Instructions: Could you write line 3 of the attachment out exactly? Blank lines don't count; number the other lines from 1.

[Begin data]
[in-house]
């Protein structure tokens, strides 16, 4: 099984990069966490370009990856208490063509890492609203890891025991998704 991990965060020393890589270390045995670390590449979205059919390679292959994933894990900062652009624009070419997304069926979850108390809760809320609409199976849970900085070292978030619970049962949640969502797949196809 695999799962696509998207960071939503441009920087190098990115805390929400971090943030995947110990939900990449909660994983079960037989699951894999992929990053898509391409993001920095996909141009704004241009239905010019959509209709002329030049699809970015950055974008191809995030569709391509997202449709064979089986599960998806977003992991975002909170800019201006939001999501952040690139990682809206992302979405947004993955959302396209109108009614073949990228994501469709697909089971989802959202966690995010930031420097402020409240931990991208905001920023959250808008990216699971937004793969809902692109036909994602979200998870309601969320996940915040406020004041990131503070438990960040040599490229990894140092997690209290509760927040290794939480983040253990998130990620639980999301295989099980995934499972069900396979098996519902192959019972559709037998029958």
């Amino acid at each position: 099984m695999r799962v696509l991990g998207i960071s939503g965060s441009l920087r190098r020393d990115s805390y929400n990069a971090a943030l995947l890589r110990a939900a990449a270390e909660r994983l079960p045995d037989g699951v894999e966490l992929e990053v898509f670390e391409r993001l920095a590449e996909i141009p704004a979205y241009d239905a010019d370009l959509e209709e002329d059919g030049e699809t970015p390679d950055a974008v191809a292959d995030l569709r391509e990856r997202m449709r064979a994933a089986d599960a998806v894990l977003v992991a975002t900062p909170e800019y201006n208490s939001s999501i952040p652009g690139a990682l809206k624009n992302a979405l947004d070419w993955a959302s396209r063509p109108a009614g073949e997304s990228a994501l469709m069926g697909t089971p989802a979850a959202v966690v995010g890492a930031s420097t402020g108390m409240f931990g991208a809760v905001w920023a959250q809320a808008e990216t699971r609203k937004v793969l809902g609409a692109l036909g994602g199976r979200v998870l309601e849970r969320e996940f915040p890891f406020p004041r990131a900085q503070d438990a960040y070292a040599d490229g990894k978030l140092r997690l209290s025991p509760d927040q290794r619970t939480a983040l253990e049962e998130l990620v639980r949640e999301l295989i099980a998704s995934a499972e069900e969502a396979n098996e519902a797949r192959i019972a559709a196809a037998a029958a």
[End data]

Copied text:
């Amino acid at each position: 099984m695999r799962v696509l991990g998207i960071s939503g965060s441009l920087r190098r020393d990115s805390y929400n990069a971090a943030l995947l890589r110990a939900a990449a270390e909660r994983l079960p045995d037989g699951v894999e966490l992929e990053v898509f670390e391409r993001l920095a590449e996909i141009p704004a979205y241009d239905a010019d370009l959509e209709e002329d059919g030049e699809t970015p390679d950055a974008v191809a292959d995030l569709r391509e990856r997202m449709r064979a994933a089986d599960a998806v894990l977003v992991a975002t900062p909170e800019y201006n208490s939001s999501i952040p652009g690139a990682l809206k624009n992302a979405l947004d070419w993955a959302s396209r063509p109108a009614g073949e997304s990228a994501l469709m069926g697909t089971p989802a979850a959202v966690v995010g890492a930031s420097t402020g108390m409240f931990g991208a809760v905001w920023a959250q809320a808008e990216t699971r609203k937004v793969l809902g609409a692109l036909g994602g199976r979200v998870l309601e849970r969320e996940f915040p890891f406020p004041r990131a900085q503070d438990a960040y070292a040599d490229g990894k978030l140092r997690l209290s025991p509760d927040q290794r619970t939480a983040l253990e049962e998130l990620v639980r949640e999301l295989i099980a998704s995934a499972e069900e969502a396979n098996e519902a797949r192959i019972a559709a196809a037998a029958a």